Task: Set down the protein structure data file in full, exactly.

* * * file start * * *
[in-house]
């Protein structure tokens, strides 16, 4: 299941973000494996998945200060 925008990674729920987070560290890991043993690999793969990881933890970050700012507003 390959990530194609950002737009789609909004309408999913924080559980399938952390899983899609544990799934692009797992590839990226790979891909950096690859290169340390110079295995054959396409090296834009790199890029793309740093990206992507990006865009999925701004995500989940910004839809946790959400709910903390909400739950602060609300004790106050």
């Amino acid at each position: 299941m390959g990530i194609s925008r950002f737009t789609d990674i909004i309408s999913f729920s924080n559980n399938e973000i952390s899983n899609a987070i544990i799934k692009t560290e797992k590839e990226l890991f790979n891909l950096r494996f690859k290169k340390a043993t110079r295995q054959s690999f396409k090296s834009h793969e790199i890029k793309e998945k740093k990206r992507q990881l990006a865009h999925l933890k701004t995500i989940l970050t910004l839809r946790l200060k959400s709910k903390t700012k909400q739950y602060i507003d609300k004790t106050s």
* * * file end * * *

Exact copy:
[in-house]
């Protein structure tokens, strides 16, 4: 299941973000494996998945200060 925008990674729920987070560290890991043993690999793969990881933890970050700012507003 390959990530194609950002737009789609909004309408999913924080559980399938952390899983899609544990799934692009797992590839990226790979891909950096690859290169340390110079295995054959396409090296834009790199890029793309740093990206992507990006865009999925701004995500989940910004839809946790959400709910903390909400739950602060609300004790106050």
């Amino acid at each position: 299941m390959g990530i194609s925008r950002f737009t789609d990674i909004i309408s999913f729920s924080n559980n399938e973000i952390s899983n899609a987070i544990i799934k692009t560290e797992k590839e990226l890991f790979n891909l950096r494996f690859k290169k340390a043993t110079r295995q054959s690999f396409k090296s834009h793969e790199i890029k793309e998945k740093k990206r992507q990881l990006a865009h999925l933890k701004t995500i989940l970050t910004l839809r946790l200060k959400s709910k903390t700012k909400q739950y602060i507003d609300k004790t106050s």